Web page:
It can measure to 0.05cm3. Conical flask- For solutions to react in. Pipette- For measuring limewater solution. This is also very accurate. Pipette controller- To control amount of solution going in and out of pipette. Clamp stand- To hold burette. Clamps- To make sure equipments are secure. Funnel- So chemicals can be poured safely without spilling. White tile- To see clearly when reaction takes place. Distilled water- To clean equipments with and to use in the experiment. Beaker- To contain chemicals, solutions and distilled water Chemicals Limewater containing calcium hydroxide Hydrochloric acid will be used in titration and dilution.
- Word count: 930
: 2 0.0003375 : 0.000675 if the concentration of HCl is 2 mol dm-3 then 0.000675 = 0.0003375 dm3 = 0.3375 cm3 2 This is a very small volume so the measurement errors will be large: (the error margin for a 50cm3 burette is � 0.1) 0.1 � 100 = 29.6 % 0.3375 As I plan to use a 50cm3 burette, an ideal volume of HCl to be measured out would be between 20-30cm3; so if I want to use about 25cm3 of HCl then the concentration will need to be about: 0.000746 = 0.02984 mol dm-3 25/1000 To make dilution process easier (and more accurate)
- Word count: 1778
First I needed to find the moles of calcium hydroxide, I did this by dividing its mass by its relative molecular formula, 1/74.1 = 0.0135 Then I needed to work how many moles there where in a 25cm( 0.0135 x 0.025 = 0.000338 Because the ratios of Calcium hydroxide to hydrochloric acid are 2:1 we need to have twice as many moles .000378 x 2 = 0.000676 To get volume of hydrochloric acid needed to neutralise the calcium hydroxide we divide the moles by concentration 0.000676/2 =0.000338 dm-( or 0.338cm-( This is too small of a volume to measure accurately so I will need to dilute the acid to get a more suitable volume.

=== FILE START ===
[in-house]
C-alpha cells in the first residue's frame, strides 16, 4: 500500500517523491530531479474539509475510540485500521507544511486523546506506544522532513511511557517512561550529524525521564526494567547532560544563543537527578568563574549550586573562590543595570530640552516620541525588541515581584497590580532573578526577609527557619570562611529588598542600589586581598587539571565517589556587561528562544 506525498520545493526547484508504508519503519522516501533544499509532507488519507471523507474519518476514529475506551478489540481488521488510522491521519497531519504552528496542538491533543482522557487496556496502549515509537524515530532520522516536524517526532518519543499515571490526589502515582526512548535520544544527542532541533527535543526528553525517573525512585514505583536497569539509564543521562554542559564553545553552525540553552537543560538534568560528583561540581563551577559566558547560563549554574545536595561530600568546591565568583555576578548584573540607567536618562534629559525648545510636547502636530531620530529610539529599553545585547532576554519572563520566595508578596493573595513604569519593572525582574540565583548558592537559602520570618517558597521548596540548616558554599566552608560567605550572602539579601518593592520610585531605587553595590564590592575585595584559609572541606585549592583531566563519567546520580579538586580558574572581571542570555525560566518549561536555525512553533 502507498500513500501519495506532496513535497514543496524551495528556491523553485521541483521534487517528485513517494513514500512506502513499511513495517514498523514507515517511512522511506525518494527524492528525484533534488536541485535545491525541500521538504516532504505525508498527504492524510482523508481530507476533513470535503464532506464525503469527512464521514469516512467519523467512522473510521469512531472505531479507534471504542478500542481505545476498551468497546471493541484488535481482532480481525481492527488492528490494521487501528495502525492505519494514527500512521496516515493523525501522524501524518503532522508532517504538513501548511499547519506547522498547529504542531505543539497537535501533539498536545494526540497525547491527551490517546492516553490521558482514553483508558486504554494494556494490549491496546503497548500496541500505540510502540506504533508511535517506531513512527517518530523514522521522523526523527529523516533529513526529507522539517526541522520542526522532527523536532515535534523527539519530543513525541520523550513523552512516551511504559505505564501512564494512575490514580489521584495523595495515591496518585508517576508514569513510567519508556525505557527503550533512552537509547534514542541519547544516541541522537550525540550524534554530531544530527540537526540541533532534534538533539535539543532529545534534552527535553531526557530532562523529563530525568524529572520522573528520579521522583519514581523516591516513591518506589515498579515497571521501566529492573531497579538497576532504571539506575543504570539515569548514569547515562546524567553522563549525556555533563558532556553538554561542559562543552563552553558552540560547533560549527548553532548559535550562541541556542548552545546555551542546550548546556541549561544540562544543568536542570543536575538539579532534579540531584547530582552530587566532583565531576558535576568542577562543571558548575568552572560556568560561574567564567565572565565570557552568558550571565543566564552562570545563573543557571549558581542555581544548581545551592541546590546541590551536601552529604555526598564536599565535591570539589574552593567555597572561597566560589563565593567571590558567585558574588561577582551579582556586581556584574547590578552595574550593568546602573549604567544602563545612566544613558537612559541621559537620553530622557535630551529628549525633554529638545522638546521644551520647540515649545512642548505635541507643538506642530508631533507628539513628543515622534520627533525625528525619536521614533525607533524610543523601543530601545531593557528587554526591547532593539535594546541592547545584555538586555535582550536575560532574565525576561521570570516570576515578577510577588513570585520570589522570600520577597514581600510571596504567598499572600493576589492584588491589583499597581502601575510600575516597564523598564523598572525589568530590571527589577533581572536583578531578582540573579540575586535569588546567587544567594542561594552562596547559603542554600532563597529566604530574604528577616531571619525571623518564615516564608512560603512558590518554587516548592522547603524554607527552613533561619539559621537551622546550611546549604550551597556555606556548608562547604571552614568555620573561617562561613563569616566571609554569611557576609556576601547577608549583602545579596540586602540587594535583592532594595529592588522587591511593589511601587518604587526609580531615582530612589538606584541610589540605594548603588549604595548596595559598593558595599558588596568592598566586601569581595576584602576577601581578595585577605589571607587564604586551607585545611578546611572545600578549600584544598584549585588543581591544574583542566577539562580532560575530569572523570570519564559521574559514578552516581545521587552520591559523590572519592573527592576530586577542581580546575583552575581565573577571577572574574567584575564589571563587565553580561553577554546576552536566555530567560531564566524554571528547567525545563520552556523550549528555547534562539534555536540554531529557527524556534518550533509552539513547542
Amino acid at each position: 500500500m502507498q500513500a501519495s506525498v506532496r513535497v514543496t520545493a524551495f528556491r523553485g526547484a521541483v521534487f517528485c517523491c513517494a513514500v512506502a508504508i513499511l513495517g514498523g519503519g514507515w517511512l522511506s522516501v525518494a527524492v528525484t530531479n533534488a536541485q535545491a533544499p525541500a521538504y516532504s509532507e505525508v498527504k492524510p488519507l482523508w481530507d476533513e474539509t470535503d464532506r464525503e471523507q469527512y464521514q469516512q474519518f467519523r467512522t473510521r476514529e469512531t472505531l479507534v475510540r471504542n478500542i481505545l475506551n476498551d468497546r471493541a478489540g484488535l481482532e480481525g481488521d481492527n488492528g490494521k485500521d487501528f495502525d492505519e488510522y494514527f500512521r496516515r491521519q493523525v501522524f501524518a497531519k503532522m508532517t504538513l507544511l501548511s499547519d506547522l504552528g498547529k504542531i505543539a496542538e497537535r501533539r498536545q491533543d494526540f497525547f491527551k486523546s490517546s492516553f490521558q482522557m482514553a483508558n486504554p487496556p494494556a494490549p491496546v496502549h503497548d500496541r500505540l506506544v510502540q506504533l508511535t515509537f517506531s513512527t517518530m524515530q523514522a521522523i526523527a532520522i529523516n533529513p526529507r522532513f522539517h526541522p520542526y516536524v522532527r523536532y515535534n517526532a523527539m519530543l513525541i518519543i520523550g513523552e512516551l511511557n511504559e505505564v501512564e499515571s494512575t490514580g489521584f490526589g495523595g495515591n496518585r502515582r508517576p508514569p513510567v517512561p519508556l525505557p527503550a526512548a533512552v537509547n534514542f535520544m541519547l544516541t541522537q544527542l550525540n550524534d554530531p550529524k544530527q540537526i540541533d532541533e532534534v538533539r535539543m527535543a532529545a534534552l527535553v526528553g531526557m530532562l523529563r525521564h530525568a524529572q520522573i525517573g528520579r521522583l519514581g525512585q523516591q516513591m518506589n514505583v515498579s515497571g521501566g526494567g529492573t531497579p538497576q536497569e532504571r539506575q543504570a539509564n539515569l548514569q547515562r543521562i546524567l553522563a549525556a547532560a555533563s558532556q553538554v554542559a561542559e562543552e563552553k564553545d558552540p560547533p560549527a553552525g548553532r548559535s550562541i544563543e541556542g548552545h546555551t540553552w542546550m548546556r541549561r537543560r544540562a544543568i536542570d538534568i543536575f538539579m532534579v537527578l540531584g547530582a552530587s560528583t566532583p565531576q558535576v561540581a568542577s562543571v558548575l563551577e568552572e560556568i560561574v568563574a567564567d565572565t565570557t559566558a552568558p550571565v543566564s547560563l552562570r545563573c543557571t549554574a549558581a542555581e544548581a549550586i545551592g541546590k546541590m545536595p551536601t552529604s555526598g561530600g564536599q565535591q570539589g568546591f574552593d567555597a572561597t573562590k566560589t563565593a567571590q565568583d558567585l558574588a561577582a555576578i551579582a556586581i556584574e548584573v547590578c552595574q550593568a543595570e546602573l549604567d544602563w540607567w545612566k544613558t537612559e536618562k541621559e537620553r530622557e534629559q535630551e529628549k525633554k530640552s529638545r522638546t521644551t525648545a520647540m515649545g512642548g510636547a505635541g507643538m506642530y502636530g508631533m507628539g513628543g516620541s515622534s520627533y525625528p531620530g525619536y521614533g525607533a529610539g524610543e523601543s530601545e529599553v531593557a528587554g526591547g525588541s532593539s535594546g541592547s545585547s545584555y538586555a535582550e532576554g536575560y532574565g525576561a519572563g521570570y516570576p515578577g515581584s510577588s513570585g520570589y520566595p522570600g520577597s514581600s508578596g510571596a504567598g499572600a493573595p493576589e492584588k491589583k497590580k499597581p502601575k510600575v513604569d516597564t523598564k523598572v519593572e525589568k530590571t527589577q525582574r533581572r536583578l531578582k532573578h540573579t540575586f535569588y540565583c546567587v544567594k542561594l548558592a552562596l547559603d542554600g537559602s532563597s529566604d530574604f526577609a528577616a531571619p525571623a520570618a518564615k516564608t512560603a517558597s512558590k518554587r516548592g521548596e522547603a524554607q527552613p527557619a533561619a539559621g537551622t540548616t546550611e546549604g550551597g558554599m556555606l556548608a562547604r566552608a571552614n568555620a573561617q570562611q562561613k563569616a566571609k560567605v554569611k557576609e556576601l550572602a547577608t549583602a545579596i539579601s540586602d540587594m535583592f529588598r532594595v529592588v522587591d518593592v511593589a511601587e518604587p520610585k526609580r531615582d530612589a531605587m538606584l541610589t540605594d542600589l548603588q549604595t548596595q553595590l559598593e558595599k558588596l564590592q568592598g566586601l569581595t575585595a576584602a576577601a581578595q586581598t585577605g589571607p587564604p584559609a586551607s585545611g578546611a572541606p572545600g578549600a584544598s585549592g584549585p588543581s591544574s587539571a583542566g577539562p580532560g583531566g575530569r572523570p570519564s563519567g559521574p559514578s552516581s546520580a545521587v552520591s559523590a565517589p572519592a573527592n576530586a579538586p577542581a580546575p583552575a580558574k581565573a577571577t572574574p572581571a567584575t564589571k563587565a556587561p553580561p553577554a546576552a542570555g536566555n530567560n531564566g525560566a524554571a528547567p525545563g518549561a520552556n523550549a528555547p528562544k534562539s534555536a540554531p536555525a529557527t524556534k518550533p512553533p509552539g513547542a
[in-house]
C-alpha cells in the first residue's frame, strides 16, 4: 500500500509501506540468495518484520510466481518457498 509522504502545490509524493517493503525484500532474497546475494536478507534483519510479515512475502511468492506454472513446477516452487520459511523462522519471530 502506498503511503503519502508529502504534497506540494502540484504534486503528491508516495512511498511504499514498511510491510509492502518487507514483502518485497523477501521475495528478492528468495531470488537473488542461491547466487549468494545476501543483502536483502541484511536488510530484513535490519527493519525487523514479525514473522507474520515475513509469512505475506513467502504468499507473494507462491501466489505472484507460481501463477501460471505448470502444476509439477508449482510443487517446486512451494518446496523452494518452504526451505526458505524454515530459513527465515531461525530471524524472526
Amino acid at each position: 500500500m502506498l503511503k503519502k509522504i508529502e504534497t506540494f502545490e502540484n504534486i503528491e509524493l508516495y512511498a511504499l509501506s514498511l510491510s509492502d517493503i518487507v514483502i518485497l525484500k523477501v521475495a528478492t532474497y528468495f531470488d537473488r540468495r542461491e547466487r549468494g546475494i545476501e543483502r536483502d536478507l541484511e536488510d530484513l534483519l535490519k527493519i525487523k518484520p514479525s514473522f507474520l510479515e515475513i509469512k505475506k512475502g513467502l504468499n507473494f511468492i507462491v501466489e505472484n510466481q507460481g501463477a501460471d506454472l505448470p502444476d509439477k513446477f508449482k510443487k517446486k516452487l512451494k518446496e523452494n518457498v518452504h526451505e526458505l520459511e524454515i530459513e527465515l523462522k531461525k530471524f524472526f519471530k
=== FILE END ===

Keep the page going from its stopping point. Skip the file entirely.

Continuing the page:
- Word count: 673
All chemicals have different rates of reaction. The rate of a chemical reaction can be changed if (2): - The pressure of the gas is changed Increase in pressure means that the molecules (mainly in gases) have less space to move around in so have a greater chance to collide with other molecules and react. - The temperature of the reactants is increased Increasing the temperature of the system will increase the chances of successful collision because the molecules will have more kinetic energy and will collide with other molecules with more power increasing the chance of a reaction.
- Word count: 3551
In this experiment I will not use the halogen fluorine because of the strong bond it forms with carbon. According to bond enthalpy the C-F bond is the less reactive of the halogenoalkanes because of how strong the bond energy is between them. The bond energy in the C-F bond is 467 kJ mol-1. So the C-F bond will be too strong to be affect by nucleophiles. Equations for nucleophilic substitution reactions are: C4H9Br + OH � C4H9OH + Br� C4H9Cl + OH � C4H9OH + Cl� C4H9I + OH � C4H9OH + I� Prediction My prediction for which bond will react most vigorously with the nucleophile will be the C-I halogenoalkane.
- Word count: 1054
---------------------> CuO (s) + CO2 (g) '1 mole of copper carbonate will decompose to 1 mole of CuO and 1 mole of CO2' '1 mole of gas occupies 24360 cm� at 20�C, 100kPa'. I aim at 30 cm� volume of gas, so I can ensure all gas is measured. Thus, if 1 mole of copper carbonate produces 24360 cm� of CO2, to produce 30 cm� we need: * number of moles = volume cm�/24360 cm� = 30 cm� /24360 cm� = 0.0012315271 moles of gas * Mr of CuCO3 = 63.5+12+(3*16)= 123.5 * Mass= moles* Mr = 0.0012315271 moles* 123.5 =0.1520935969 g =0.15 g ( 2 d.p.)
- Word count: 1228